• Golf – Oahu, Hawaii, Kauai, Lanai
  • Honeymoon/Relaxation – Maui
  • Nightlife – Oahu
  • Shopping – Oahu, Hawaii

ⓘ TIP: If you are heading to Maui, consider renting a car. Driving the twisting cliff-side “the Road to Hana” is epic – full of thundering waterfalls, unbeatable views and stupendous hiking spots. Check prices here.

Rocky tropical coastline of Kauai. Credit: Thomas Marban via Unsplash
Kauai is nicknamed “the Garden Island,” because of the tropical rainforest covering much of its surface.

You’re probably wondering which of Hawaii’s two main islands aren’t open to tourists. Ni’ihau is privately owned and used for raising livestock. The other, Kaho’olawe, is uninhabited and off-limits. The U.S. military once used it as target practice and it has unexploded artillery shells.

3. Pick your perfect place to stay

As to where to stay in Hawaii, choosing the right accommodations is key to having a successful vacation. No matter what your budget is, Hawaii has countless places for you to stay, from beach bungalows to luxury resorts, rental homes and more.

ⓘ TIP: Kauai and Maui have dozens of bed and breakfasts if you’re on a budget. Most bed and breakfasts are cottages, and the owner stays in the main house.

Keep an eye out for airfare and hotel lodging packages. Most of the time, travel packages will include airfare for your family and yourself and your hotel or resort reservations. It’s rare to find travel packages that include lodging in a bed and breakfast, but you never know. It doesn’t hurt to look.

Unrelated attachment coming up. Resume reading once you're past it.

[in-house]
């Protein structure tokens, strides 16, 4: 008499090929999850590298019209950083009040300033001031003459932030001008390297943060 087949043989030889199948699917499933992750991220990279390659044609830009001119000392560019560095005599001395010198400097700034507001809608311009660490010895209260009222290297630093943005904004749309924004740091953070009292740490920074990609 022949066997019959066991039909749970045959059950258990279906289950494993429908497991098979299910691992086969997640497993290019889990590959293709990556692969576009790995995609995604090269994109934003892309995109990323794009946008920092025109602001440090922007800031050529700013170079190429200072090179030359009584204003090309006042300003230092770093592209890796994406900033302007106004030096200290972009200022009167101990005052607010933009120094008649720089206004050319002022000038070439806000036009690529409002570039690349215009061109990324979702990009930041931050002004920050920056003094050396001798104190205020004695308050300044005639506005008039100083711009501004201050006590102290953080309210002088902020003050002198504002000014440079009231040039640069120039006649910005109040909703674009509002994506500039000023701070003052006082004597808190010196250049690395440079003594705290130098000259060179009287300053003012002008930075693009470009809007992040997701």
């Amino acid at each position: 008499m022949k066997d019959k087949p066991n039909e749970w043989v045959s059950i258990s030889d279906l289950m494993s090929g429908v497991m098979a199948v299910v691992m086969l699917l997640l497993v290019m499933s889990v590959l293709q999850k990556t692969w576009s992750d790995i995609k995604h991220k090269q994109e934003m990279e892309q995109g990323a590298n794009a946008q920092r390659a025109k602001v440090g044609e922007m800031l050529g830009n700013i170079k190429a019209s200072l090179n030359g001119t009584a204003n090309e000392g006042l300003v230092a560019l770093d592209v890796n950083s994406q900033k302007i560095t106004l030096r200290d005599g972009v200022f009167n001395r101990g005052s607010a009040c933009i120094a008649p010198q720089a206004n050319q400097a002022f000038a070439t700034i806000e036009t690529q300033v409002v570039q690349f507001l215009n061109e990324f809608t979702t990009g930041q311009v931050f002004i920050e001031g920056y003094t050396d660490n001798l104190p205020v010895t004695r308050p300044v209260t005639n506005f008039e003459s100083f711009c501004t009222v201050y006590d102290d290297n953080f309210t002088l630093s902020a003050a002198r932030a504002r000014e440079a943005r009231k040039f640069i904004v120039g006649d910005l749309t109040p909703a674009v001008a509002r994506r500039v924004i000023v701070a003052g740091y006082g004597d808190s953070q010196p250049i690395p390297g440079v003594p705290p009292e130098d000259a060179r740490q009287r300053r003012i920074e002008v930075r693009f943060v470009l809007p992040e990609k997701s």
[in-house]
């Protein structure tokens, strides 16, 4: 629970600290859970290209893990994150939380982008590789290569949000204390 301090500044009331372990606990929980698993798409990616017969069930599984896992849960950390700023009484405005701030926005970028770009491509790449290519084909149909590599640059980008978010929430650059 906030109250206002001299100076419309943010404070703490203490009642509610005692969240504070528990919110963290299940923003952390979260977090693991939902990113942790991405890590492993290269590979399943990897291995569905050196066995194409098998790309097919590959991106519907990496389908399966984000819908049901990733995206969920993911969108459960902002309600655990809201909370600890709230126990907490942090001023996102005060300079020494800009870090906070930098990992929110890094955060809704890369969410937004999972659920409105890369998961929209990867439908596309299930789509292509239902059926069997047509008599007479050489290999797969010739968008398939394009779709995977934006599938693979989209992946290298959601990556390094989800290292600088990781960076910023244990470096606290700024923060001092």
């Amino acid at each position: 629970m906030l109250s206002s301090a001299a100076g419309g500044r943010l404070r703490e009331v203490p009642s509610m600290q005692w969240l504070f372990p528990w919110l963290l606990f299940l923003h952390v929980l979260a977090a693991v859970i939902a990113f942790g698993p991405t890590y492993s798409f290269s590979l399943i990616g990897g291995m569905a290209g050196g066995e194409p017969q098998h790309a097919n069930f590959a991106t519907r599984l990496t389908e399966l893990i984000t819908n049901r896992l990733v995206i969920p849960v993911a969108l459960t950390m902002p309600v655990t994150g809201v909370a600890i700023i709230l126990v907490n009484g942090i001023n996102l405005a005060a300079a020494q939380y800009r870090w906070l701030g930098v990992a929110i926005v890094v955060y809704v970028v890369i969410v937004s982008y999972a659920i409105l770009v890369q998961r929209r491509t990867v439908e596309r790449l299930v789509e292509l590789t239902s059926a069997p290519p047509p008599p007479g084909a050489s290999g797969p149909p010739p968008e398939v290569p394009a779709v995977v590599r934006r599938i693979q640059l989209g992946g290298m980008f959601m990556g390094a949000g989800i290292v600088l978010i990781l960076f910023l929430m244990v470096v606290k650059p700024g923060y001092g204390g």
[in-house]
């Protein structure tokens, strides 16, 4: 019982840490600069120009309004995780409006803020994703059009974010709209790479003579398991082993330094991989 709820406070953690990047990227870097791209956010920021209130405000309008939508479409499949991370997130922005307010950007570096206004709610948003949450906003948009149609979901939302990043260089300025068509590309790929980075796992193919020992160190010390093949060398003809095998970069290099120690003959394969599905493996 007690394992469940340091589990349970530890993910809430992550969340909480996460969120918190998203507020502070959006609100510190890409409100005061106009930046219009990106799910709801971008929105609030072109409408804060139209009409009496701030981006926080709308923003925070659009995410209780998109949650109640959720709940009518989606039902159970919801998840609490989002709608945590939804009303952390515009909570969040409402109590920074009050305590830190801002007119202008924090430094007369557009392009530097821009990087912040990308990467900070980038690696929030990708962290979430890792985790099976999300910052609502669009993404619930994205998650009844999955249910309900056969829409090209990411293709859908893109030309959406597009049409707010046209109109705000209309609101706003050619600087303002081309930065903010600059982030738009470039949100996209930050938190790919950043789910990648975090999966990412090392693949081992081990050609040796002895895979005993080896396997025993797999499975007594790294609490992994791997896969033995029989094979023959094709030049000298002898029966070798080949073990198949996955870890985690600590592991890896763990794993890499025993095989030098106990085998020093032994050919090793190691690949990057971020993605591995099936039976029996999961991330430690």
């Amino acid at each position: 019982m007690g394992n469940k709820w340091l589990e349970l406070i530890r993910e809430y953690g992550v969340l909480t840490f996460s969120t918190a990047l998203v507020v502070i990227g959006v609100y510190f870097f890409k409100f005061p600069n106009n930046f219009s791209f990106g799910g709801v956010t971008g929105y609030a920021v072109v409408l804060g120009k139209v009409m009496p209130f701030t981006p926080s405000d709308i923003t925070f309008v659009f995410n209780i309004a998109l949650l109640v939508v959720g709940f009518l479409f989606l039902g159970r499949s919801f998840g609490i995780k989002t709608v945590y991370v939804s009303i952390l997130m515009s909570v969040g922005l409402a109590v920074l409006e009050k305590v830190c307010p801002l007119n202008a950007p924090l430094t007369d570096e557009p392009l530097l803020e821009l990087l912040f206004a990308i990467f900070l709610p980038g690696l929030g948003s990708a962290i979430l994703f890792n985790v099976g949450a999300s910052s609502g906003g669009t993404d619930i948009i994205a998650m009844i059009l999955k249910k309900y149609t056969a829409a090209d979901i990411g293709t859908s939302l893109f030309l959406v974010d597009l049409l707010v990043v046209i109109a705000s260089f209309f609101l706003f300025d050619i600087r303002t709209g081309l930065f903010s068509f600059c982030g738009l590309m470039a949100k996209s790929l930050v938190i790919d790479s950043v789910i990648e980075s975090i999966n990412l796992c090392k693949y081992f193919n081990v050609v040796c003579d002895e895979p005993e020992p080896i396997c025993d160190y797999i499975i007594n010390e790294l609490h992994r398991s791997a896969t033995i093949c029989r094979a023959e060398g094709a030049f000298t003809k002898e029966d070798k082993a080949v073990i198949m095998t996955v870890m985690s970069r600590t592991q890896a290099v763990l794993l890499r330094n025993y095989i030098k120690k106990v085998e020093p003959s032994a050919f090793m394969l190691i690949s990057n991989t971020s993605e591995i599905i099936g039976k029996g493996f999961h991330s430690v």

Pool, palm trees, sandy beach and ocean at a Hawaii resort. Mountain in background.

4. Book your flights

No matter which island you choose, you will find beautiful beaches and plenty to do. You can often find some outstanding package deals that include airfare and hotel costs.

You can save money on transportation by staying on one island. It may be tempting to try to visit as many islands as you can on your vacation, but it may not be wise. If you choose this route, you will be spending a lot more money on travel. You will also lose a lot of time traveling and checking in and out of hotels.

5. Choose your activities

As we mentioned, each of the eight islands has different attractions, biodiversity, and local cultures. Make your vacation an adventure and explore the tropical island of your choice.

Whichever island you choose, rest assured that there are plenty of free things to do, as well as tours and activities that will make your vacation truly memorable. Many local tour companies have good offerings, and we recommend Get Your Guide as well. Click here to get an idea of what your chosen island has to offer.

Also, a travel guide like this one will give you lots more ideas than we can cover in this article.

ⓘ TIP: If you plan to stay on Oahu, be sure to read our 7 Day Oahu Itinerary next.

What to do on Oahu

We’re not pushing Oahu, but it is the most popular island so we feel we should mention it. Oahu features the most shopping, dining, and historical attractions, such as Pearl Harbor and the USS Arizona Memorials. Many Oahu attractions are free, as well.